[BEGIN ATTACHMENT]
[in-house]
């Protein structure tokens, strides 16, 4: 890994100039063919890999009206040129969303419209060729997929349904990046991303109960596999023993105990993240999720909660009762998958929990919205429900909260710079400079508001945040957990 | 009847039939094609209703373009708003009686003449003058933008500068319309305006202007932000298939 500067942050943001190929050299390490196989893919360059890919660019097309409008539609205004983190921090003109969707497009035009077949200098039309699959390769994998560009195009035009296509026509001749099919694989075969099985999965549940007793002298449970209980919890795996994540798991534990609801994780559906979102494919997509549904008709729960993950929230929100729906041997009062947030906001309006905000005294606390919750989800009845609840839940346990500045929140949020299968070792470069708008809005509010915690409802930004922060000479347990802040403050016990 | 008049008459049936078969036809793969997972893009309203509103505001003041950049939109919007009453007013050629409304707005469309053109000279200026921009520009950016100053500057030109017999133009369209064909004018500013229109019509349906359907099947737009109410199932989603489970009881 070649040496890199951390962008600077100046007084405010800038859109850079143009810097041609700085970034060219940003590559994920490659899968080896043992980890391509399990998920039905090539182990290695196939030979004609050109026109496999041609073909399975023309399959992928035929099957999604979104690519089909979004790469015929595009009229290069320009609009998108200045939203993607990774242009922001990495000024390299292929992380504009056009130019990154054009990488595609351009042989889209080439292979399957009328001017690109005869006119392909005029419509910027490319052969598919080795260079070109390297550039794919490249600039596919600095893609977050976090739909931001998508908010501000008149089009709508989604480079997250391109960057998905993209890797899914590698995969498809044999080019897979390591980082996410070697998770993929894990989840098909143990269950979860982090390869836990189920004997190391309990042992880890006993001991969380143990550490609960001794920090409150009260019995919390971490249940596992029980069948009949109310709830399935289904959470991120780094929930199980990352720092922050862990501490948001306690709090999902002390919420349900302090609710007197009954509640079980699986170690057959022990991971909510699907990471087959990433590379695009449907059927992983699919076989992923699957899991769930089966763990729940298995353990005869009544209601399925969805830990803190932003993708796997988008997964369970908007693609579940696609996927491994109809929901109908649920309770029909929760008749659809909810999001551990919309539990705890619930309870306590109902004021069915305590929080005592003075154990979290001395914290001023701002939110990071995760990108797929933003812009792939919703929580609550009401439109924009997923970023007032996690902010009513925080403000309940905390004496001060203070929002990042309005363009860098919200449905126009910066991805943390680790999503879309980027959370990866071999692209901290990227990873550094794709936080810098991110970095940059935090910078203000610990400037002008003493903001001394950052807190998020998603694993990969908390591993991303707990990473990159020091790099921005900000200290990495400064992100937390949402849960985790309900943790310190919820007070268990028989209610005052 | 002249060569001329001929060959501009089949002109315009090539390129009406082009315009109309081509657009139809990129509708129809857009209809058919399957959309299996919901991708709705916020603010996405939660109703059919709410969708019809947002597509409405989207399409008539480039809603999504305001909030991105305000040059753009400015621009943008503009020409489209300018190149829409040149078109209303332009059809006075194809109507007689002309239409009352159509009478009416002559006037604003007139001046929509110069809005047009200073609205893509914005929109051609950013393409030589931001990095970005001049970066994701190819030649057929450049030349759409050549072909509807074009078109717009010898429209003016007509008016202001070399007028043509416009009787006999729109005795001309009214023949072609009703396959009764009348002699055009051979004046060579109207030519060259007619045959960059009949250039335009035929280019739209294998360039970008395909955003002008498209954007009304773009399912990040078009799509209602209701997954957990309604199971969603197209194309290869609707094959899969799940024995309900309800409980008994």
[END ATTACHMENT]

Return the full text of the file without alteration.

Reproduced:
[in-house]
């Protein structure tokens, strides 16, 4: 890994100039063919890999009206040129969303419209060729997929349904990046991303109960596999023993105990993240999720909660009762998958929990919205429900909260710079400079508001945040957990 | 009847039939094609209703373009708003009686003449003058933008500068319309305006202007932000298939 500067942050943001190929050299390490196989893919360059890919660019097309409008539609205004983190921090003109969707497009035009077949200098039309699959390769994998560009195009035009296509026509001749099919694989075969099985999965549940007793002298449970209980919890795996994540798991534990609801994780559906979102494919997509549904008709729960993950929230929100729906041997009062947030906001309006905000005294606390919750989800009845609840839940346990500045929140949020299968070792470069708008809005509010915690409802930004922060000479347990802040403050016990 | 008049008459049936078969036809793969997972893009309203509103505001003041950049939109919007009453007013050629409304707005469309053109000279200026921009520009950016100053500057030109017999133009369209064909004018500013229109019509349906359907099947737009109410199932989603489970009881 070649040496890199951390962008600077100046007084405010800038859109850079143009810097041609700085970034060219940003590559994920490659899968080896043992980890391509399990998920039905090539182990290695196939030979004609050109026109496999041609073909399975023309399959992928035929099957999604979104690519089909979004790469015929595009009229290069320009609009998108200045939203993607990774242009922001990495000024390299292929992380504009056009130019990154054009990488595609351009042989889209080439292979399957009328001017690109005869006119392909005029419509910027490319052969598919080795260079070109390297550039794919490249600039596919600095893609977050976090739909931001998508908010501000008149089009709508989604480079997250391109960057998905993209890797899914590698995969498809044999080019897979390591980082996410070697998770993929894990989840098909143990269950979860982090390869836990189920004997190391309990042992880890006993001991969380143990550490609960001794920090409150009260019995919390971490249940596992029980069948009949109310709830399935289904959470991120780094929930199980990352720092922050862990501490948001306690709090999902002390919420349900302090609710007197009954509640079980699986170690057959022990991971909510699907990471087959990433590379695009449907059927992983699919076989992923699957899991769930089966763990729940298995353990005869009544209601399925969805830990803190932003993708796997988008997964369970908007693609579940696609996927491994109809929901109908649920309770029909929760008749659809909810999001551990919309539990705890619930309870306590109902004021069915305590929080005592003075154990979290001395914290001023701002939110990071995760990108797929933003812009792939919703929580609550009401439109924009997923970023007032996690902010009513925080403000309940905390004496001060203070929002990042309005363009860098919200449905126009910066991805943390680790999503879309980027959370990866071999692209901290990227990873550094794709936080810098991110970095940059935090910078203000610990400037002008003493903001001394950052807190998020998603694993990969908390591993991303707990990473990159020091790099921005900000200290990495400064992100937390949402849960985790309900943790310190919820007070268990028989209610005052 | 002249060569001329001929060959501009089949002109315009090539390129009406082009315009109309081509657009139809990129509708129809857009209809058919399957959309299996919901991708709705916020603010996405939660109703059919709410969708019809947002597509409405989207399409008539480039809603999504305001909030991105305000040059753009400015621009943008503009020409489209300018190149829409040149078109209303332009059809006075194809109507007689002309239409009352159509009478009416002559006037604003007139001046929509110069809005047009200073609205893509914005929109051609950013393409030589931001990095970005001049970066994701190819030649057929450049030349759409050549072909509807074009078109717009010898429209003016007509008016202001070399007028043509416009009787006999729109005795001309009214023949072609009703396959009764009348002699055009051979004046060579109207030519060259007619045959960059009949250039335009035929280019739209294998360039970008395909955003002008498209954007009304773009399912990040078009799509209602209701997954957990309604199971969603197209194309290869609707094959899969799940024995309900309800409980008994």